I get by with a little help from my friends – The Beatles
“A couple of us were interested in holding a conference with other students from Philly-area schools and that’s how the idea to connect with other students arose. We realized there was no platform or network for students who were working on sustainability initiatives, so that’s when I got the idea to create that network.”
This was the plight that Sara Allan, the cofounder of Sustainable Philadelphia Alliance of Regional Campuses, faced in 2013. She and a few others on campus realized that “power in numbers” definitely applied to students working in sustainability in Philadelphia. But when they wanted to organize a conference, they realized that there was no way to even know which students were interested and how to contact them. Thus, the idea for SPARC was created.
But we’re getting a little ahead of ourselves in the story.
As Allan herself puts it, “I’ve been interested in sustainability for a really long time — I was involved in high school environmental groups and the Green Schools Alliance, so I came to college knowing I wanted to volunteer and work with student groups.” While this story is fairly par for the course for many students who become very involved in sustainability and environmentalism, there are definitely “some students who dabbled a little bit in environmental issues in high school and want to learn more, and then some people who are just exposed to it for the first time in college,” explains Allan.
When she started at Penn, she become involved first as an Eco-Rep and later through the Student Sustainability Association at Penn, the umbrella organization for the twenty or so green groups on Penn’s campus. It was through her work at SSAP that she realized “the power of collaboration between the groups that could improve communications with the administration. When pooling resources and working together, even more can be done.”
Thus, the idea for a conference was born, resulting in the realization that there was no way to even know where to begin in contacting students across regional campuses.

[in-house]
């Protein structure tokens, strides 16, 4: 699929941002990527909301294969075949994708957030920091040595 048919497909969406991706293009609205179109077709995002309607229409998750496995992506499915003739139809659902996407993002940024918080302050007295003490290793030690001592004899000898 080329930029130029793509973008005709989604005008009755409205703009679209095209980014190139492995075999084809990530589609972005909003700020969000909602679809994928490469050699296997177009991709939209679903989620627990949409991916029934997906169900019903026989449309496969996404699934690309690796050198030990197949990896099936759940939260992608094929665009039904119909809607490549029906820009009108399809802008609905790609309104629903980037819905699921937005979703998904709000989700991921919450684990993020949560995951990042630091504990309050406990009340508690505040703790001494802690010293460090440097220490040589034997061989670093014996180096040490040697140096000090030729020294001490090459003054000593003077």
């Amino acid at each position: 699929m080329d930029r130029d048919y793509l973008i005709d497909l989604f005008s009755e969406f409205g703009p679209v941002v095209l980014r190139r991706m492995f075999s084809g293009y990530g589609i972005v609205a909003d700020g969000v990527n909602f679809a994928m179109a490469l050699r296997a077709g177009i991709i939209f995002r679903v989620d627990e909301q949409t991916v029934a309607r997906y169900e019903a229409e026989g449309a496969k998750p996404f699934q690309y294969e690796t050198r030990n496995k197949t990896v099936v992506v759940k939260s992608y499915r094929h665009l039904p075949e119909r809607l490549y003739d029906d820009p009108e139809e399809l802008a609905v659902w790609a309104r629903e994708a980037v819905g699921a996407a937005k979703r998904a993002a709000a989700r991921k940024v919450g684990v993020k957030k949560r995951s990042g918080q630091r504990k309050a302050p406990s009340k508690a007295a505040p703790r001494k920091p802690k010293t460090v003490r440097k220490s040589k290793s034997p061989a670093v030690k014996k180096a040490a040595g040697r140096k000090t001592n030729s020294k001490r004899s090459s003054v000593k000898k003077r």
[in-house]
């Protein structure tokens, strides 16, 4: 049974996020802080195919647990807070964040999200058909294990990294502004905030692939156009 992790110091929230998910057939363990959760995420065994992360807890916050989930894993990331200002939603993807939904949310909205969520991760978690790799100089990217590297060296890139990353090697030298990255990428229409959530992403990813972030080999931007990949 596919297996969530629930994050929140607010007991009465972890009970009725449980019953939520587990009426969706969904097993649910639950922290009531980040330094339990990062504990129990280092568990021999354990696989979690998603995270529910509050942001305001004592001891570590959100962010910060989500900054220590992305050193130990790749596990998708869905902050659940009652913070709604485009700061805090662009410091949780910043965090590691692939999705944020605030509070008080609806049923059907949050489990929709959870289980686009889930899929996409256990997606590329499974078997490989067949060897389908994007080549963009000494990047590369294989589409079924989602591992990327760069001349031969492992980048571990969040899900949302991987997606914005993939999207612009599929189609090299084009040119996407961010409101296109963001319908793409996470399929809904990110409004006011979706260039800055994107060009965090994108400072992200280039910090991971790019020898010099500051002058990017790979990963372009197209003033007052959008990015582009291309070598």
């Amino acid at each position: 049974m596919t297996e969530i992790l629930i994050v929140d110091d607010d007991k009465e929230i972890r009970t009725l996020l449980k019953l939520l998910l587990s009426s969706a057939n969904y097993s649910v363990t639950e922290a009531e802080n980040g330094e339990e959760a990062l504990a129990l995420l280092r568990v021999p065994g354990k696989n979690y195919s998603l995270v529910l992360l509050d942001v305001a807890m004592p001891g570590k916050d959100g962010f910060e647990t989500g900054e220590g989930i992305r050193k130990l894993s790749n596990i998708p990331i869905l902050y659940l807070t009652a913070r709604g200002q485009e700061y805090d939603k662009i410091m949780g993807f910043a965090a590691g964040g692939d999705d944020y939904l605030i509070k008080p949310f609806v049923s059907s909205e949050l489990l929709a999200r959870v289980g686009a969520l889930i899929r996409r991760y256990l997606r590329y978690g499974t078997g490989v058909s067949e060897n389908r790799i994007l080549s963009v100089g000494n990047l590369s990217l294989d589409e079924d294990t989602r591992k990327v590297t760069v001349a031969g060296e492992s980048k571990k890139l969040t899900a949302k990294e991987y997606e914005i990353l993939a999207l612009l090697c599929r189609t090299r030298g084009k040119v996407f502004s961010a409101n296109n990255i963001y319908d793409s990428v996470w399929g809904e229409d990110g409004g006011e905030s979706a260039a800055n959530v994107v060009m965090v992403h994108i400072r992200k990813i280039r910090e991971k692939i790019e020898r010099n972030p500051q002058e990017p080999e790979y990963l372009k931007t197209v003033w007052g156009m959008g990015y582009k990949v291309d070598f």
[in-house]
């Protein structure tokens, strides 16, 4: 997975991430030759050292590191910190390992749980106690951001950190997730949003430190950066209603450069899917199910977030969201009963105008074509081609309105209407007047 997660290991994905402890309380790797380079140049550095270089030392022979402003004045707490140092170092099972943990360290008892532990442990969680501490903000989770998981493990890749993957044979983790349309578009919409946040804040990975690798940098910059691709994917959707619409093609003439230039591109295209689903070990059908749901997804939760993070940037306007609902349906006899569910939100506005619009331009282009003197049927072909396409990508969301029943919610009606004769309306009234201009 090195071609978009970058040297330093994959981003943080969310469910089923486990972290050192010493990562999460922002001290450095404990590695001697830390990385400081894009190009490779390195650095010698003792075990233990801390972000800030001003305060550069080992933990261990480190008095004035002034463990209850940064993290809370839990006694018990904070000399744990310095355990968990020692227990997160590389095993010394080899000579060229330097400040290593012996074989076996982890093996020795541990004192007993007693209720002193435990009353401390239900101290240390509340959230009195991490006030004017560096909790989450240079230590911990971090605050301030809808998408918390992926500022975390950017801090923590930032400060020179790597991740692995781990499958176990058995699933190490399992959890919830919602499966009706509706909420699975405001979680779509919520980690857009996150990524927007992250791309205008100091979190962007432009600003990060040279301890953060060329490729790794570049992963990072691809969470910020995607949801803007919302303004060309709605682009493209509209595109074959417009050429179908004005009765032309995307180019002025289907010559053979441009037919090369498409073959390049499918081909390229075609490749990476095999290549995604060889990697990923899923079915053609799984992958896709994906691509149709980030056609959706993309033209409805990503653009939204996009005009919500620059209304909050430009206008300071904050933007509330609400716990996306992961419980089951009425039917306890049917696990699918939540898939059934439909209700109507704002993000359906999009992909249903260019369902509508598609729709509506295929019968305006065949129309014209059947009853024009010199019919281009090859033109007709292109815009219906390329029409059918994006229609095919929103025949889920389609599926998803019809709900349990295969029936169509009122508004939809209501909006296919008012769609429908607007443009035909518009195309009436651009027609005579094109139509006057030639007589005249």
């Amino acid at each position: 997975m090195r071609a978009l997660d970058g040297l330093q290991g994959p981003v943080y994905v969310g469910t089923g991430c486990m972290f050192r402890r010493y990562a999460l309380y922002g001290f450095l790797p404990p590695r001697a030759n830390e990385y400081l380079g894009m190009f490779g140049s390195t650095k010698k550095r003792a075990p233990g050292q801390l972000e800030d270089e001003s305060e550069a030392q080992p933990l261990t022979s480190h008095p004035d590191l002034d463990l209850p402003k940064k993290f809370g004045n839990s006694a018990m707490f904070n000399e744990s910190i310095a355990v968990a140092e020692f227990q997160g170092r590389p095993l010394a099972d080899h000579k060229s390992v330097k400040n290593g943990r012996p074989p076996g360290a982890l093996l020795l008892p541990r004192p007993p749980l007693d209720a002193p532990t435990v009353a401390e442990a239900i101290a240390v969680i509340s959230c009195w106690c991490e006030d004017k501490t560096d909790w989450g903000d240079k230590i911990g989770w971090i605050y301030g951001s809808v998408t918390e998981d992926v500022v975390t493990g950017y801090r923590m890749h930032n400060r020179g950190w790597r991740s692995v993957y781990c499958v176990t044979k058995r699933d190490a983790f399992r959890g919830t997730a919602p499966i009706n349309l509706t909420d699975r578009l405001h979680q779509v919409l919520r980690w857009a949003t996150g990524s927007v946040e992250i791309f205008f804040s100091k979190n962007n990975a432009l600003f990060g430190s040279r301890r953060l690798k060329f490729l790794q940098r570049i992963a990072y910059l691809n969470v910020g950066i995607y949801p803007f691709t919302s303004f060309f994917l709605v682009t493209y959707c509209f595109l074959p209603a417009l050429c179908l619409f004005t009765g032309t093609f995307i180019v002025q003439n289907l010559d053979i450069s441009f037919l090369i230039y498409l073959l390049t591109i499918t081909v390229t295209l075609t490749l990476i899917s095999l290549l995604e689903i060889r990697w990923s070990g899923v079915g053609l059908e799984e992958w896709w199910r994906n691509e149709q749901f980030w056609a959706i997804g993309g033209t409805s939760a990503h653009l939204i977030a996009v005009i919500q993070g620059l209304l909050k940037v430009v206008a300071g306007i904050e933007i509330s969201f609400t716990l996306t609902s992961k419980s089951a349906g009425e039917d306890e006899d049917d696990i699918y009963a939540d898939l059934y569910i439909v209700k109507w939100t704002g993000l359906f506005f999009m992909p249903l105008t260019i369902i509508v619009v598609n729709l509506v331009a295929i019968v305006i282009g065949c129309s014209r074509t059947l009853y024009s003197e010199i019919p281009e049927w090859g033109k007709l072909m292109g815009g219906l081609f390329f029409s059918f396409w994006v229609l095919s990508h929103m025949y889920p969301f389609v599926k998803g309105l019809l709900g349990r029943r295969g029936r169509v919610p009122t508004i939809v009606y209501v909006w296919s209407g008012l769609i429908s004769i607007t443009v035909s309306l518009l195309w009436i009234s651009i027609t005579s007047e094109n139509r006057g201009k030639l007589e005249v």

“It was like ‘Wow, okay, we want to host a conference and there’s not even a way to get in touch with all of these people, even though a lot of us do want to get in touch with each other. There must be a lot of interest from other schools,'” says Allan.
SPARC was launched in January 2014 to promote collaboration among student sustainability groups from Philadelphia-area colleges and universities. The governance structure of the group is two-fold: student fellows and advisory board members.
“The idea is that we have student fellows, who are the main drivers of the organization. We want it to be student-led so students have even more professional opportunities — they get to really guide this organization, but because there’s a lot of turnover because a lot of the students who are getting involved are either juniors or seniors in college and they’re going to be potentially leaving, we also need an advisory board, which would lend us professional advice and access to their networks as well,” explains Allan.
Lindsay Bushong, a current student fellow from Drexel University, says that working with SPARC has been an empowering experience for everyone involved.
“My main responsibility is engaging students at my campus to be more involved in either citywide events and organizing or SPARC events and brainstorming sessions. I also help those student groups by providing the different resources that SPARC puts together or answering questions about issues such as starting their divestment campaign,” says Bushong.
It was after their first brainstorming session that Bushong saw students really beginning to understand the power of a student sustainability network.
“We had representatives from all over the area come together and it was really powerful. I think that’s when students started to realize ‘If I talk to the kids at Temple who are doing this instead of just envying their project or their garden, we could have the same thing and we can have an even bigger impact.’”
Successes for SPARC over the past year and a half have included SPARC Sustainable Food Week, partnering with sustainable organizations across Philadelphia ranging from CityCoHo to the Sustainable Business Network, and filing to become a nonprofit.
Interested in becoming a student fellow for SPARC? The applications are right here. There are also six working groups that you can join (focused on the topics of food, energy, waste, transportation, publications, and curriculum integration) that seek to expand the resources that students across campuses have access to. Just want to keep up on news? Check out their blog.